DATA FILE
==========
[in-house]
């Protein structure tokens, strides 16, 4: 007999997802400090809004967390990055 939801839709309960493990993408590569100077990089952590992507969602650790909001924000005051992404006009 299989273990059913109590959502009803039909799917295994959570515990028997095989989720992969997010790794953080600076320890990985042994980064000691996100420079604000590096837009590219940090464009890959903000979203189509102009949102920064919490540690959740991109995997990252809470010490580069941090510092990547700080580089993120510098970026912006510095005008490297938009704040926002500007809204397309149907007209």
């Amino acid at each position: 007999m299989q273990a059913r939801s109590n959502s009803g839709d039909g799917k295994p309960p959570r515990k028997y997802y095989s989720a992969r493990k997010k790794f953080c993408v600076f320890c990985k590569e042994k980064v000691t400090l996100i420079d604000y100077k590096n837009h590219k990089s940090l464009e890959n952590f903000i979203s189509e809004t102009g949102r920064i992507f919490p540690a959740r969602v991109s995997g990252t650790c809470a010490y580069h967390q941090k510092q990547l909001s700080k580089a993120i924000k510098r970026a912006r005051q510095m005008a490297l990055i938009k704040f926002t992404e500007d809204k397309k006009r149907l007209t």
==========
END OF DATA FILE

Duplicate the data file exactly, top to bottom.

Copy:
[in-house]
């Protein structure tokens, strides 16, 4: 007999997802400090809004967390990055 939801839709309960493990993408590569100077990089952590992507969602650790909001924000005051992404006009 299989273990059913109590959502009803039909799917295994959570515990028997095989989720992969997010790794953080600076320890990985042994980064000691996100420079604000590096837009590219940090464009890959903000979203189509102009949102920064919490540690959740991109995997990252809470010490580069941090510092990547700080580089993120510098970026912006510095005008490297938009704040926002500007809204397309149907007209």
């Amino acid at each position: 007999m299989q273990a059913r939801s109590n959502s009803g839709d039909g799917k295994p309960p959570r515990k028997y997802y095989s989720a992969r493990k997010k790794f953080c993408v600076f320890c990985k590569e042994k980064v000691t400090l996100i420079d604000y100077k590096n837009h590219k990089s940090l464009e890959n952590f903000i979203s189509e809004t102009g949102r920064i992507f919490p540690a959740r969602v991109s995997g990252t650790c809470a010490y580069h967390q941090k510092q990547l909001s700080k580089a993120i924000k510098r970026a912006r005051q510095m005008a490297l990055i938009k704040f926002t992404e500007d809204k397309k006009r149907l007209t």